RadioShack May Never Get it Right
You won't find too many retailers posting double-digit declines at the individual store level. And you'll be hard-pressed to find chains doing so on cascading gross margins with red ink expanding.
RadioShack is in trouble, and the once popular small-box retailer is running out of chances to dig its way out it.
RadioShack argues that an "industry-wide decline in consumer electronics and a soft mobility market" put the strip-mall chain in a tough spot. However, that makes it seem as if these are circumstances beyond its control, which is not entirely accurate.
It's true that many retailers are struggling, but none of its competitors is faring as poorly as RadioShack. Best Buy (BBY) saw its consumer electronics comps slide 4 percent, but its mobile sales improved at the store level. Smaller big-box chain Conn's (CONN) fared even better. Same-store sales for consumer electronics rose 3 percent.
There might be an industry-wide decline in consumer electronics, and smartphone sales growth is decelerating. This still doesn't explain why the average RadioShack store is selling 14 percent less than it did during the same quarter a year earlier.
Small Box Getting Smaller
There was a time when RadioShack was buzzing. It was the place to get Tandy computers, blank media and hard-to-find components. Rent was cheap for its bite-sized stores in neighborhood strip malls, making RadioShack one of the more profitable chains out there.
A lot of trends have been working against the now-profitless chain. Media has gone digital, and cloud storage has made blank media less popular. Amazon.com (AMZN) may not have the instant gratification factor down pat, but its deep savings and even deeper catalog have been monumental in driving traffic away from RadioShack.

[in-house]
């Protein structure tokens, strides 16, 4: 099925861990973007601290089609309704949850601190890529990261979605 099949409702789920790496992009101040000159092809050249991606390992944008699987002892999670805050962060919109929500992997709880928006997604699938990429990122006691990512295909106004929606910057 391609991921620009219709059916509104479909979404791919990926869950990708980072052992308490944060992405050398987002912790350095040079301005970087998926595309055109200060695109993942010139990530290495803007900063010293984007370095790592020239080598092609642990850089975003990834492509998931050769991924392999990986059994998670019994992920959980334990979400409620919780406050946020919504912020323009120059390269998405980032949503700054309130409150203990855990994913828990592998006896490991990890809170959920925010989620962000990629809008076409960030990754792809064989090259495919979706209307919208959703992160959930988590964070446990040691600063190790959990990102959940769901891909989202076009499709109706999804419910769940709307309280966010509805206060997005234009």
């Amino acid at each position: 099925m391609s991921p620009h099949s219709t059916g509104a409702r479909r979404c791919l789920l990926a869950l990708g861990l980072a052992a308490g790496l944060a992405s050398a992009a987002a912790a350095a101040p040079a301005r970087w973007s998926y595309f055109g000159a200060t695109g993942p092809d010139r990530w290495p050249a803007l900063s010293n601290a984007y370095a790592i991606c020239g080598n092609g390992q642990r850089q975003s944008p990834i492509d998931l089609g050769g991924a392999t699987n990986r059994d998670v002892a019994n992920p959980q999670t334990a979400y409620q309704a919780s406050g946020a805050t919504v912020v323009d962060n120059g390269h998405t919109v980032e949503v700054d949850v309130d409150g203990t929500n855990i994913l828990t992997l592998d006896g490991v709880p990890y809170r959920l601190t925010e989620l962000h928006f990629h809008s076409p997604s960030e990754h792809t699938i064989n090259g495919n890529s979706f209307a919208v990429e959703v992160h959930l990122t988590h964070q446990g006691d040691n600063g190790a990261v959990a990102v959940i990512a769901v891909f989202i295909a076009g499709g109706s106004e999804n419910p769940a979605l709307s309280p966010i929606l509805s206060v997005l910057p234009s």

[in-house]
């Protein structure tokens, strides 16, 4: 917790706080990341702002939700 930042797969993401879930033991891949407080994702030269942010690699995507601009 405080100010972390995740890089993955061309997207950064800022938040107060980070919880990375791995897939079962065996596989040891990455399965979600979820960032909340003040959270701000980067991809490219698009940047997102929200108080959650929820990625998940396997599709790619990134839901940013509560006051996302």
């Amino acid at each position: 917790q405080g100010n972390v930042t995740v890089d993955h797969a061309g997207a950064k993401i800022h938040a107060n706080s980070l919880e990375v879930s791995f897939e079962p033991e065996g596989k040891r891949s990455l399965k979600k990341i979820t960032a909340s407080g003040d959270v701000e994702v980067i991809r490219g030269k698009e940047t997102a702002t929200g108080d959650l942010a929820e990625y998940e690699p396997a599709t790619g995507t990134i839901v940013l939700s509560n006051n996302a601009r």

RadioShack's response was to double down on mobile. It would become a one-stop shop, stocking all of the hottest phones across most of the leading carriers. This would seem to be a smart strategy. Even Best Buy decided to open up dedicated Best Buy Mobile stores to address this market. However, too many smartphone owners simply upgrade directly through their carriers.
There was also a backlash against devoting more of its limited store space to mobile products. An emphasis away from traditional consumer electronics probably pushed away its already thinning base of loyal customers, and mobile products don't lend themselves to the kind of repeat purchases as its original core business.
Carousel of Progress
"We are making progress on our turnaround strategy," CEO Joseph Magnacca said on Tuesday. It's hard to call cascading sales, thinning gross margins and mounting losses the signs of success, but RadioShack isn't going to give up.
%VIRTUAL-article-sponsoredlinks%RadioShack may have $615.4 million of debt on its balance sheet, but it still has $361.9 million of untapped credit. In short, it's not going anywhere in the near future despite eyeing what should be its third consecutive year in the red.
RadioShack's hoping that new products will bring "differentiation and newness" to its stores through high-margin private label and some exclusive merchandise. Wait a minute. It wants to be Sharper Image now? Along the way, it's closing down stores, with plans to shutter another 200 locations this year.
The chain may be hoping to return to its glory days of the 1980s, but the changing marketplace will make living in the past more dangerous than it seems.
Motley Fool contributor Rick Munarriz has no position in any stocks mentioned. The Motley Fool recommends Amazon.com and owns shares of Amazon.com. Try any Motley Fool newsletter service free for 30 days.